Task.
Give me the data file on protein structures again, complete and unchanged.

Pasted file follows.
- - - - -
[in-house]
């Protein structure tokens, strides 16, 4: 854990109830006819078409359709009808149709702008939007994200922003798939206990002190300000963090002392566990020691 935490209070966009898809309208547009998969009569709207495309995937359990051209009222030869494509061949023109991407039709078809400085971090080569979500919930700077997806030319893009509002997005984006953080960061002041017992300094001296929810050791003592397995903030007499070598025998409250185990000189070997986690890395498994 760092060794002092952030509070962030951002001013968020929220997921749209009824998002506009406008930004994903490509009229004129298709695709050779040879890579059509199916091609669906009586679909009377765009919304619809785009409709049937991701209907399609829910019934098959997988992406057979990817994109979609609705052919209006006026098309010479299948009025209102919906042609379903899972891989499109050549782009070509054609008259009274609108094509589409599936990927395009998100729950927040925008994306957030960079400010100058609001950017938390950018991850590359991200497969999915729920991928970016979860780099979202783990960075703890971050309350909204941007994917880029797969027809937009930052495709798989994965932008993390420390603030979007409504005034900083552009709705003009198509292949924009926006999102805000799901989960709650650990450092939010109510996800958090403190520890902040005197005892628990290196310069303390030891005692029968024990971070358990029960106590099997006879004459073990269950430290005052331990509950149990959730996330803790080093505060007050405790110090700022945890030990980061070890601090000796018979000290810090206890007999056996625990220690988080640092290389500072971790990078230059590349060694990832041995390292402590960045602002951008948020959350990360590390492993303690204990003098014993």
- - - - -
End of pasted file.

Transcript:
[in-house]
């Protein structure tokens, strides 16, 4: 854990109830006819078409359709009808149709702008939007994200922003798939206990002190300000963090002392566990020691 935490209070966009898809309208547009998969009569709207495309995937359990051209009222030869494509061949023109991407039709078809400085971090080569979500919930700077997806030319893009509002997005984006953080960061002041017992300094001296929810050791003592397995903030007499070598025998409250185990000189070997986690890395498994 760092060794002092952030509070962030951002001013968020929220997921749209009824998002506009406008930004994903490509009229004129298709695709050779040879890579059509199916091609669906009586679909009377765009919304619809785009409709049937991701209907399609829910019934098959997988992406057979990817994109979609609705052919209006006026098309010479299948009025209102919906042609379903899972891989499109050549782009070509054609008259009274609108094509589409599936990927395009998100729950927040925008994306957030960079400010100058609001950017938390950018991850590359991200497969999915729920991928970016979860780099979202783990960075703890971050309350909204941007994917880029797969027809937009930052495709798989994965932008993390420390603030979007409504005034900083552009709705003009198509292949924009926006999102805000799901989960709650650990450092939010109510996800958090403190520890902040005197005892628990290196310069303390030891005692029968024990971070358990029960106590099997006879004459073990269950430290005052331990509950149990959730996330803790080093505060007050405790110090700022945890030990980061070890601090000796018979000290810090206890007999056996625990220690988080640092290389500072971790990078230059590349060694990832041995390292402590960045602002951008948020959350990360590390492993303690204990003098014993």